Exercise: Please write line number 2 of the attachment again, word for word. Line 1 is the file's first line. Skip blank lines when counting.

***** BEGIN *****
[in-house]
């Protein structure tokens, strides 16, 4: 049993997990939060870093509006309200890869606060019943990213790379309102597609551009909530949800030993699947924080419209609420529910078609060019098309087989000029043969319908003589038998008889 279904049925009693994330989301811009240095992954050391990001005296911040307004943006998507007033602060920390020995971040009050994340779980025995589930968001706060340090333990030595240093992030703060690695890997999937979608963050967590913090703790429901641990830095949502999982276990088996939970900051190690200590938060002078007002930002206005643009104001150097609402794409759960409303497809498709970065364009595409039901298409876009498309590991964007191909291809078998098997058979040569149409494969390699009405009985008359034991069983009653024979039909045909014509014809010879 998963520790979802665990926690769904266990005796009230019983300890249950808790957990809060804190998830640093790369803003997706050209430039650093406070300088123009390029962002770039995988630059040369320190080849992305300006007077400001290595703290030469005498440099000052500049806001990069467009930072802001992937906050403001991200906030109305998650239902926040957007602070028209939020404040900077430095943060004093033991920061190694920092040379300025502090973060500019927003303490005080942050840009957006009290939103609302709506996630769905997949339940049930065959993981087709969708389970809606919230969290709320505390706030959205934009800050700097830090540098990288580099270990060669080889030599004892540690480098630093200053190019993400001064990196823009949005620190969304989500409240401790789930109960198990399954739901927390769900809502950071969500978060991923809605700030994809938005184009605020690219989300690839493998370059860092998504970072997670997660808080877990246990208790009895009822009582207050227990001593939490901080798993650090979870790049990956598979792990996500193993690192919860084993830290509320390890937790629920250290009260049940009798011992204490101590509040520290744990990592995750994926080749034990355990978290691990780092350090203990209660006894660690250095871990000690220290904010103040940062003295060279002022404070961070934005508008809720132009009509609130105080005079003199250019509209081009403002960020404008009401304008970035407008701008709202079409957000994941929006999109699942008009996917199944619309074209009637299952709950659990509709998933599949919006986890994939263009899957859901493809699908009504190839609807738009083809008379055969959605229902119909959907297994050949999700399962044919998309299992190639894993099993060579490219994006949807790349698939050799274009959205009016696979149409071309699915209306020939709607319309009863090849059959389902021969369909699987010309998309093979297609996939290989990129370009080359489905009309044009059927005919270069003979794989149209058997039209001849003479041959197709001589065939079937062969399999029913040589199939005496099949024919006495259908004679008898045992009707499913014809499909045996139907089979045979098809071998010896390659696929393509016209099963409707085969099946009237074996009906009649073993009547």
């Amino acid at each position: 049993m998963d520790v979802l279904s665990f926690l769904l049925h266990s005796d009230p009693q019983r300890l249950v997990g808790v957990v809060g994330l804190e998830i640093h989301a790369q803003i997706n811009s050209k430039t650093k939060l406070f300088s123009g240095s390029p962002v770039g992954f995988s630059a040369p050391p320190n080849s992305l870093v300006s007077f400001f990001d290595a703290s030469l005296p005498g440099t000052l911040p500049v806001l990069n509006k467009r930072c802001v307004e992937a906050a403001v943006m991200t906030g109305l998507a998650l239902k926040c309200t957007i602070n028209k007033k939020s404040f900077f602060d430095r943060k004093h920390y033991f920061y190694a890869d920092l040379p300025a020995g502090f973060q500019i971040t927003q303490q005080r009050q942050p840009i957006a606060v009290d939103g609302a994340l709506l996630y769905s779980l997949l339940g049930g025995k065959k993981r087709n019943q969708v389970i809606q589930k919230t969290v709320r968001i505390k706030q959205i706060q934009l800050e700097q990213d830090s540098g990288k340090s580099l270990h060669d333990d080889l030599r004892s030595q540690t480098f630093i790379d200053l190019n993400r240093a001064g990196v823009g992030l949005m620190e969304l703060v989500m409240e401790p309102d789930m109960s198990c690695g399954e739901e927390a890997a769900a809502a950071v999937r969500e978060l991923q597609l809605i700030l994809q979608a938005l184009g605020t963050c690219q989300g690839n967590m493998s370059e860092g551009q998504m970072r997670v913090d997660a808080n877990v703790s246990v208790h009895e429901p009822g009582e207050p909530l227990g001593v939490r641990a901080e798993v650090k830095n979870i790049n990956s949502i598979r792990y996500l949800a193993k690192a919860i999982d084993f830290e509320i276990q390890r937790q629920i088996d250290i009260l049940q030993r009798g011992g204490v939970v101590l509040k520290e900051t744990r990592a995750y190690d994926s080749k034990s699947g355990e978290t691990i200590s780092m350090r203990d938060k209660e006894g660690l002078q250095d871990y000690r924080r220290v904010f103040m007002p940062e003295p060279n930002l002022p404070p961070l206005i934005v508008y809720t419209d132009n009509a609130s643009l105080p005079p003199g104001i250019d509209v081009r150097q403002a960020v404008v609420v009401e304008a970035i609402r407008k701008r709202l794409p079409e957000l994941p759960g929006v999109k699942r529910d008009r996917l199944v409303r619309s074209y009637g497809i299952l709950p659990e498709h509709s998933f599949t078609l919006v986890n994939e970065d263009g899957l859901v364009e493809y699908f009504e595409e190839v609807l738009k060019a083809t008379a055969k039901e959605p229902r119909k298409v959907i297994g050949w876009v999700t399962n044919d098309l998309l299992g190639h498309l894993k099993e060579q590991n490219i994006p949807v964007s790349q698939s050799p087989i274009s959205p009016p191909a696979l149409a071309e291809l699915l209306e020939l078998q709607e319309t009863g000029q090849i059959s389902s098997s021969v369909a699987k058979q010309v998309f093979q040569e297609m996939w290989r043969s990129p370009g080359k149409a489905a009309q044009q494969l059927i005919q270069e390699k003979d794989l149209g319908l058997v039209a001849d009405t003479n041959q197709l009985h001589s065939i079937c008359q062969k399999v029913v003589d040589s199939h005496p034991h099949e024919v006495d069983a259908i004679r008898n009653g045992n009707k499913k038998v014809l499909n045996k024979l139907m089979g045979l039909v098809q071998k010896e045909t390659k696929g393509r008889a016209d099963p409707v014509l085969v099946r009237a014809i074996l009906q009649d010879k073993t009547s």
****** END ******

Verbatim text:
């Protein structure tokens, strides 16, 4: 049993997990939060870093509006309200890869606060019943990213790379309102597609551009909530949800030993699947924080419209609420529910078609060019098309087989000029043969319908003589038998008889 279904049925009693994330989301811009240095992954050391990001005296911040307004943006998507007033602060920390020995971040009050994340779980025995589930968001706060340090333990030595240093992030703060690695890997999937979608963050967590913090703790429901641990830095949502999982276990088996939970900051190690200590938060002078007002930002206005643009104001150097609402794409759960409303497809498709970065364009595409039901298409876009498309590991964007191909291809078998098997058979040569149409494969390699009405009985008359034991069983009653024979039909045909014509014809010879 998963520790979802665990926690769904266990005796009230019983300890249950808790957990809060804190998830640093790369803003997706050209430039650093406070300088123009390029962002770039995988630059040369320190080849992305300006007077400001290595703290030469005498440099000052500049806001990069467009930072802001992937906050403001991200906030109305998650239902926040957007602070028209939020404040900077430095943060004093033991920061190694920092040379300025502090973060500019927003303490005080942050840009957006009290939103609302709506996630769905997949339940049930065959993981087709969708389970809606919230969290709320505390706030959205934009800050700097830090540098990288580099270990060669080889030599004892540690480098630093200053190019993400001064990196823009949005620190969304989500409240401790789930109960198990399954739901927390769900809502950071969500978060991923809605700030994809938005184009605020690219989300690839493998370059860092998504970072997670997660808080877990246990208790009895009822009582207050227990001593939490901080798993650090979870790049990956598979792990996500193993690192919860084993830290509320390890937790629920250290009260049940009798011992204490101590509040520290744990990592995750994926080749034990355990978290691990780092350090203990209660006894660690250095871990000690220290904010103040940062003295060279002022404070961070934005508008809720132009009509609130105080005079003199250019509209081009403002960020404008009401304008970035407008701008709202079409957000994941929006999109699942008009996917199944619309074209009637299952709950659990509709998933599949919006986890994939263009899957859901493809699908009504190839609807738009083809008379055969959605229902119909959907297994050949999700399962044919998309299992190639894993099993060579490219994006949807790349698939050799274009959205009016696979149409071309699915209306020939709607319309009863090849059959389902021969369909699987010309998309093979297609996939290989990129370009080359489905009309044009059927005919270069003979794989149209058997039209001849003479041959197709001589065939079937062969399999029913040589199939005496099949024919006495259908004679008898045992009707499913014809499909045996139907089979045979098809071998010896390659696929393509016209099963409707085969099946009237074996009906009649073993009547």